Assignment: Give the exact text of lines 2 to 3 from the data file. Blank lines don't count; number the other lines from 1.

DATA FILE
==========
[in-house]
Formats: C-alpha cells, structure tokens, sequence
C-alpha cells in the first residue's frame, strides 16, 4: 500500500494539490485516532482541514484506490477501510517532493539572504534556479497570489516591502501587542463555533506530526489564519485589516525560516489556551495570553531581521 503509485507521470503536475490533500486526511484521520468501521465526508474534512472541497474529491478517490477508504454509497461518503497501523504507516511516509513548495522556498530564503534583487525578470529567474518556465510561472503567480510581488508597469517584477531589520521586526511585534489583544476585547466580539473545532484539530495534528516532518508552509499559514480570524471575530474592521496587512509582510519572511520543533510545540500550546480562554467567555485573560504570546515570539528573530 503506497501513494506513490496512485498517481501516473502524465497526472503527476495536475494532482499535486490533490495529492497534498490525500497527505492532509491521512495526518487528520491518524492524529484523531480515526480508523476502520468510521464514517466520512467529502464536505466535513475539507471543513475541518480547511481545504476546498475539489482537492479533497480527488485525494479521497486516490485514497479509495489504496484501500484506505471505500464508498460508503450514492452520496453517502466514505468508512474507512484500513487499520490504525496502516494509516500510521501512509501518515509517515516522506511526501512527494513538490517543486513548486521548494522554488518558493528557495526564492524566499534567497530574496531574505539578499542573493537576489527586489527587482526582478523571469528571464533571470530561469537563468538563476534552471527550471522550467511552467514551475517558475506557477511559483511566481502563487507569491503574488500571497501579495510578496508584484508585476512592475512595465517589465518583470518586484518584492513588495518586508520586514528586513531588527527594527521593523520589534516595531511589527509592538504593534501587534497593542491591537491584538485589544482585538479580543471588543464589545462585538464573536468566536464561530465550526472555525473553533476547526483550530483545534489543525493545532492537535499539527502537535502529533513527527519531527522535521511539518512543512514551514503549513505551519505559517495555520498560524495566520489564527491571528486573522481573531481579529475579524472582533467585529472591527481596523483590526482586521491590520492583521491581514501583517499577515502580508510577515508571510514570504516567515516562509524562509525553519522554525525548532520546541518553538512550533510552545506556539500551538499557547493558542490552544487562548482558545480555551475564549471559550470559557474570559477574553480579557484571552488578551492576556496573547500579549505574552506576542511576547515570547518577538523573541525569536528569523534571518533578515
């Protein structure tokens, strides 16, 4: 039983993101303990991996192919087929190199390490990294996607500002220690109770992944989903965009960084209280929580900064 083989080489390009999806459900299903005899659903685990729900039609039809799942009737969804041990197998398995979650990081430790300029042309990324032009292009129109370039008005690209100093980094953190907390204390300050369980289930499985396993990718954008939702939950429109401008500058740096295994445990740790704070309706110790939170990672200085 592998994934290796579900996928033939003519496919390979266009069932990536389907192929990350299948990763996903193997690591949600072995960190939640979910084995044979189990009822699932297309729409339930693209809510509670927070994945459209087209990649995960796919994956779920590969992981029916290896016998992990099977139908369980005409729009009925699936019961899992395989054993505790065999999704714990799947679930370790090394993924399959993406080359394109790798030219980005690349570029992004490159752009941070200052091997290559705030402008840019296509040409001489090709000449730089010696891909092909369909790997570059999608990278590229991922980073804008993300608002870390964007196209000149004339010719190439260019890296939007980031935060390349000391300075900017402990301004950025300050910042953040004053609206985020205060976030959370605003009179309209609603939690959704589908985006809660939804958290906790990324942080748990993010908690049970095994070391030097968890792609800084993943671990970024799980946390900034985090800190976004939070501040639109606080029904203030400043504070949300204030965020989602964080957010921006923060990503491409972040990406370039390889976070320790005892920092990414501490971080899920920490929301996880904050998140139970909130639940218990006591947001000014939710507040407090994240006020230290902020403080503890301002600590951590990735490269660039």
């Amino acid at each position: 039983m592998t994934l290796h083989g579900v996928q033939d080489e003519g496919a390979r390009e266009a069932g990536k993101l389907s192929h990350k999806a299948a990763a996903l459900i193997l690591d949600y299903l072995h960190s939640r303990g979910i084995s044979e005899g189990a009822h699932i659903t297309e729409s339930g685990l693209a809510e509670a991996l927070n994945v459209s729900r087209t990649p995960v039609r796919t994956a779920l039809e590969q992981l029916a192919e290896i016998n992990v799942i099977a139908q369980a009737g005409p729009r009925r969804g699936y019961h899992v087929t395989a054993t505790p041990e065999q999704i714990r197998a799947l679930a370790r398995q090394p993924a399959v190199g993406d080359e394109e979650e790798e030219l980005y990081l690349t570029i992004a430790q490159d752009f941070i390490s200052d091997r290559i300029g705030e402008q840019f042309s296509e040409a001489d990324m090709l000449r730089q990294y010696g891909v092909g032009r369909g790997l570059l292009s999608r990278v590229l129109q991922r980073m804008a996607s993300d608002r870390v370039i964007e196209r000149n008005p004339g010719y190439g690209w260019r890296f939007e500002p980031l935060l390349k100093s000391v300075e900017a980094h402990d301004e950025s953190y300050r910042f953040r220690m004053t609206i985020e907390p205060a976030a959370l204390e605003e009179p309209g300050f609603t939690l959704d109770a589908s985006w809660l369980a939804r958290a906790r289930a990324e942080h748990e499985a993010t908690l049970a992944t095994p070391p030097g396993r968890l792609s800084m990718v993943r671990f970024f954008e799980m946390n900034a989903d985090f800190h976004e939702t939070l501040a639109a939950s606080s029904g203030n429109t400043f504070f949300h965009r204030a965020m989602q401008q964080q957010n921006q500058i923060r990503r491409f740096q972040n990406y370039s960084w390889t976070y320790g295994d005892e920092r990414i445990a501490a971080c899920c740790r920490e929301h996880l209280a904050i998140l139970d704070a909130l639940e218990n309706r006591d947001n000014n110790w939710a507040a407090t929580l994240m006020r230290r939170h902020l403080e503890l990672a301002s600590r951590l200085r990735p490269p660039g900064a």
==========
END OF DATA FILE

Formats: C-alpha cells, structure tokens, sequence
C-alpha cells in the first residue's frame, strides 16, 4: 500500500494539490485516532482541514484506490477501510517532493539572504534556479497570489516591502501587542463555533506530526489564519485589516525560516489556551495570553531581521 503509485507521470503536475490533500486526511484521520468501521465526508474534512472541497474529491478517490477508504454509497461518503497501523504507516511516509513548495522556498530564503534583487525578470529567474518556465510561472503567480510581488508597469517584477531589520521586526511585534489583544476585547466580539473545532484539530495534528516532518508552509499559514480570524471575530474592521496587512509582510519572511520543533510545540500550546480562554467567555485573560504570546515570539528573530 503506497501513494506513490496512485498517481501516473502524465497526472503527476495536475494532482499535486490533490495529492497534498490525500497527505492532509491521512495526518487528520491518524492524529484523531480515526480508523476502520468510521464514517466520512467529502464536505466535513475539507471543513475541518480547511481545504476546498475539489482537492479533497480527488485525494479521497486516490485514497479509495489504496484501500484506505471505500464508498460508503450514492452520496453517502466514505468508512474507512484500513487499520490504525496502516494509516500510521501512509501518515509517515516522506511526501512527494513538490517543486513548486521548494522554488518558493528557495526564492524566499534567497530574496531574505539578499542573493537576489527586489527587482526582478523571469528571464533571470530561469537563468538563476534552471527550471522550467511552467514551475517558475506557477511559483511566481502563487507569491503574488500571497501579495510578496508584484508585476512592475512595465517589465518583470518586484518584492513588495518586508520586514528586513531588527527594527521593523520589534516595531511589527509592538504593534501587534497593542491591537491584538485589544482585538479580543471588543464589545462585538464573536468566536464561530465550526472555525473553533476547526483550530483545534489543525493545532492537535499539527502537535502529533513527527519531527522535521511539518512543512514551514503549513505551519505559517495555520498560524495566520489564527491571528486573522481573531481579529475579524472582533467585529472591527481596523483590526482586521491590520492583521491581514501583517499577515502580508510577515508571510514570504516567515516562509524562509525553519522554525525548532520546541518553538512550533510552545506556539500551538499557547493558542490552544487562548482558545480555551475564549471559550470559557474570559477574553480579557484571552488578551492576556496573547500579549505574552506576542511576547515570547518577538523573541525569536528569523534571518533578515